Defendant was, as the judge found while discussing the voluntary nature of his consent to search the Hackensack apartment, confronted with three police officers early in the morning on a January day that was cold enough for one of the officers to wear a ski hat. Defendant's statements and actions occurred after he had, at police request, exited his home dressed in pajama bottoms and t-shirt, but without socks, shoes or a jacket. Under the circumstances, the "request" could, as the judge impliedly found, be reasonably interpreted as a direction. Indeed, after defendant had executed the consent to search, he felt it necessary to ask the police officers if he could obtain additional clothing and when permitted to do so was accompanied by an officer who was present on the possibility that defendant would go out the back door. All of this supports a finding that defendant reasonably believed he was not free to terminate his contact with the police officers confronting him.
The judge's finding that the defendant was in a coercive situation together with those enumerated facts makes clear that the judge intended to find defendant was detained so that Miranda warnings were appropriate. Although, the judge's findings are not as specific as we would like, "we affirm or reverse judgments and orders, not reasons." State v. Maples, 346 N.J. Super. 408, 417 (App. Div. 2002) (citing Isko v. Planning Bd. of Tp. of Livingston, 51 N.J. 162, 175 (1968); Walker v. Briarwood Condo Ass'n, 274 N.J. Super. 422, 426 (App. Div. 1994)). We are satisfied that the judge's decision was grounded in the record and his reasons for that decision, in context, are sufficient.
With respect to the consent to search, the judge found that defendant "spoke to the police officers in the early morning hours in his pajamas or some other kind of similar wear which the court does find, in fact, he was wearing from the circumstances and that he was not wearing socks, shoes or a jacket in weather that was apparently [thirty-three] degrees Fahrenheit."*fn3 The court continued that defendant was not advised that he could refuse the police direction and that he "was doing whatever the police directed him to do . . . ." The court concluded that "there is nothing in the record at all to indicate that [defendant] knew that he had a right to refuse or that he had the ability to not cooperate or continue to participate in the conversations with the police officers who responded to his home in River Edge." That finding supports both our conclusion that defendant was in custody and the judge's conclusion that the consent to search was not voluntary. Absent a voluntary consent, which requires an understanding of the right to refuse, the search is invalid. State v. Johnson, 68 N.J. 349, 353-54 (1975).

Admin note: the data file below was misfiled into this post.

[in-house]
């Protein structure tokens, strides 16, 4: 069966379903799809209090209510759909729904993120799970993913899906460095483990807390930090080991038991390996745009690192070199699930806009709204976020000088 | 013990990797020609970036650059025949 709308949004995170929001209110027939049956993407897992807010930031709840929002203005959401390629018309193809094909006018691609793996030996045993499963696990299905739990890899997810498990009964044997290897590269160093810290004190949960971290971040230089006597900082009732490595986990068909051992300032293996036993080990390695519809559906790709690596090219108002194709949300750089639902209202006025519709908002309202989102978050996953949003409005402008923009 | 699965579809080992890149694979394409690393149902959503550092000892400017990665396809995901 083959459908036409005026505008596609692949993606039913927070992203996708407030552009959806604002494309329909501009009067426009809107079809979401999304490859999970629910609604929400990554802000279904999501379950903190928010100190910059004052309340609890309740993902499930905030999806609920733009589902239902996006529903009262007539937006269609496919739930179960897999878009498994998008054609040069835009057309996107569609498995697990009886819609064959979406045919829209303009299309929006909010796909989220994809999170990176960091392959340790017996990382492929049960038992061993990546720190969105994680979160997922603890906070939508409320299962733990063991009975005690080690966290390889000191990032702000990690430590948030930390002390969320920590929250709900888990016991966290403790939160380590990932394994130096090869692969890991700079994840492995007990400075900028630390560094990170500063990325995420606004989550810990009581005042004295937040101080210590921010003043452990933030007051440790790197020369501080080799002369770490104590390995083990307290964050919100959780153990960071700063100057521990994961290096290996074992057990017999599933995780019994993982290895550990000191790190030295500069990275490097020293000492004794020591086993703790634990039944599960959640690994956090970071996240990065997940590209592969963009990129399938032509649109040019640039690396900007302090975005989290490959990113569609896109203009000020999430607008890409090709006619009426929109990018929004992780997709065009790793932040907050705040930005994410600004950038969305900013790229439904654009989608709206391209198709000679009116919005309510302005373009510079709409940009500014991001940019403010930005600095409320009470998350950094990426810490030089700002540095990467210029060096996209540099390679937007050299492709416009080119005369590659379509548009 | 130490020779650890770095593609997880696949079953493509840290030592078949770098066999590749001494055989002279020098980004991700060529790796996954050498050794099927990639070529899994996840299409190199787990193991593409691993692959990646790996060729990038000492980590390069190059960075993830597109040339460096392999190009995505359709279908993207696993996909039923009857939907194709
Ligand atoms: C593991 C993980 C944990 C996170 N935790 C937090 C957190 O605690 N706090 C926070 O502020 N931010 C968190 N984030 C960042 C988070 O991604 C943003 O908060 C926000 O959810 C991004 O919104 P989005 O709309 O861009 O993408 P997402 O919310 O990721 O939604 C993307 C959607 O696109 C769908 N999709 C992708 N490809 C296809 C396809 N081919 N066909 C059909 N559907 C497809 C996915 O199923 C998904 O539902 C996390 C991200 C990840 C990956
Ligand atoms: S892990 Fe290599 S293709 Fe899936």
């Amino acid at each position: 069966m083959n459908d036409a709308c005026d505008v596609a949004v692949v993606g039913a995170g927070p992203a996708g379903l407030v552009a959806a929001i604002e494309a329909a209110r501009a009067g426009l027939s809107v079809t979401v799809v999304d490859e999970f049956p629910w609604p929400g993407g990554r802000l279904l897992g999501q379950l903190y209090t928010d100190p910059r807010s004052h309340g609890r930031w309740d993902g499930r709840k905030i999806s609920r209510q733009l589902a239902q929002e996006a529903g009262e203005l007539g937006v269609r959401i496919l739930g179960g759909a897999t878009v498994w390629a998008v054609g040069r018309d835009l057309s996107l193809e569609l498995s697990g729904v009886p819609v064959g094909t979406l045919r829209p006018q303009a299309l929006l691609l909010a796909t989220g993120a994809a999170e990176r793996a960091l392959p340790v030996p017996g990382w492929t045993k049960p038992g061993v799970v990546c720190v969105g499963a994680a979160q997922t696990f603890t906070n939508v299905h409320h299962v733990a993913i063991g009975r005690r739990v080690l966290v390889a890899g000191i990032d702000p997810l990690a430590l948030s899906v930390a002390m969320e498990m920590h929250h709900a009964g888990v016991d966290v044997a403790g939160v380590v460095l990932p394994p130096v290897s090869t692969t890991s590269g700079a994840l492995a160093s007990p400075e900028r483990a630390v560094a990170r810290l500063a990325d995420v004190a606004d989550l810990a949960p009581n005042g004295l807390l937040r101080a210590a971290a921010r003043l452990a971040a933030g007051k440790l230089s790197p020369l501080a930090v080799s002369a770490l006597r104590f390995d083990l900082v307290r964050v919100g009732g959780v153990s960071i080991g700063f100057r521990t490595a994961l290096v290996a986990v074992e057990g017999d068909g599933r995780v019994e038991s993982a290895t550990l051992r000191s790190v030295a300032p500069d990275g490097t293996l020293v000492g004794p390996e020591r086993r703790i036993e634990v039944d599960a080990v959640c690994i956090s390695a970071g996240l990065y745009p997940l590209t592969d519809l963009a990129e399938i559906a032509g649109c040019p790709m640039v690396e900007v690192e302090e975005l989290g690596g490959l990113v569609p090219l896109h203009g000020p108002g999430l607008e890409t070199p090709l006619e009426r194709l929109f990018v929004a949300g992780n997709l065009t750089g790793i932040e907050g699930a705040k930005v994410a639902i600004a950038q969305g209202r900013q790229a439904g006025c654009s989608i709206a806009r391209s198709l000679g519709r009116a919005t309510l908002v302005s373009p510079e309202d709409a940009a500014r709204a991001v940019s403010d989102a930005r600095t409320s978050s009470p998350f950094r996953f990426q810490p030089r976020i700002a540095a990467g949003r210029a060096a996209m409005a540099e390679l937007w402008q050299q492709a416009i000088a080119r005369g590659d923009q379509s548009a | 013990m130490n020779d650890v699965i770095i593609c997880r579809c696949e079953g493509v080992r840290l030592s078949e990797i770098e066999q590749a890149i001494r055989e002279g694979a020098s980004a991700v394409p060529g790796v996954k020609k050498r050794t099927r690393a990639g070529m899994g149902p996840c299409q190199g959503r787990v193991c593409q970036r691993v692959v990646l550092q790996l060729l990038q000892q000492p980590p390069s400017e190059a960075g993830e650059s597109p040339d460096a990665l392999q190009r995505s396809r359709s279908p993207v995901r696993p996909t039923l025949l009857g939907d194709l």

The State bears the burden to demonstrate that defendant possessed the knowledge that he had the right to refuse to execute the consent. Ibid. The only evidence produced by the State to support that knowledge was the executed consent form which, at the bottom of the printed form contains a statement that defendant has the "right to refuse" to execute the consent. The judge accepted the testimony of defendant's mother's that defendant did not read the statement, a failure which we agree, given the judge's factual findings, was fully justified by the circumstances defendant then faced. The judge appropriately concluded, given his determination that defendant neither read the consent before executing it nor was advised orally that he was not required to sign it, that the State had failed to meet its burden.